I’m planning my first unit of the year. We’ll explore radicals, exponents, and their relationship with the real number system. I enjoy planning this unit because it’s full of fascinating puzzles, deep structure, and a variety of representations. However, it’s pretty lacking in real-world applications. You can only ask so many questions about finding the side length of a square given its area — and how often does that actually happen?
But I just remembered a fun application that I’m excited to teach when I introduce cube roots:
This was an installation at Bowdoin College, where I went to school. The artist, Madelyn Sullivan, designed it to represent one ton of carbon dioxide — the approximate emissions of one US citizen over two weeks. This article summarizes the installation.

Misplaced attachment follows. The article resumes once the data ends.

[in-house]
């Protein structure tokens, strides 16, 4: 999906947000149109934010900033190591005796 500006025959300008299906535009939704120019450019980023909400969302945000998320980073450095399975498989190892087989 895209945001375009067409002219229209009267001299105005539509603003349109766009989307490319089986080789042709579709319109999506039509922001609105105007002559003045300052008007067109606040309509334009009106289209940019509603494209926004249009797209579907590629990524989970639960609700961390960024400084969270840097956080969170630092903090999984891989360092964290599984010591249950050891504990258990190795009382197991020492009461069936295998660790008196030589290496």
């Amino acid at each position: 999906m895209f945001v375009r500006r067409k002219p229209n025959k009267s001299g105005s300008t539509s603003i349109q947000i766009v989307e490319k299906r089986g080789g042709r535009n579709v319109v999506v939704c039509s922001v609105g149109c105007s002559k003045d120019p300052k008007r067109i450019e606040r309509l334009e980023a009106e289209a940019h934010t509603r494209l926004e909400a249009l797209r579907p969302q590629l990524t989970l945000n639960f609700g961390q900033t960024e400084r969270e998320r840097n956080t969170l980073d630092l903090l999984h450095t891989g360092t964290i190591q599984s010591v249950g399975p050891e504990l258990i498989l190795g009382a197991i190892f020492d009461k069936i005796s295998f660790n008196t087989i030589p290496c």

Some information will have to be withheld — the article gives away the dimensions of the cube, but starting with one ton of carbon dioxide gives plenty of information. I went through the math and was surprised at how hard the conversions were — I’ll need to scaffold the conversions and give students key information, though it would’ve been fun to have them do the research.
I’m not sure how well this all fits together — it seems like it may be a leap to go from “hey, let’s talk about climate change” to “I wonder how big a ton of CO2 is”, and then “what if we want to put that in a cube? How long would one side be?” It’s not perfect, but I’m in need of some application, and a personal story is always a good hook for my students.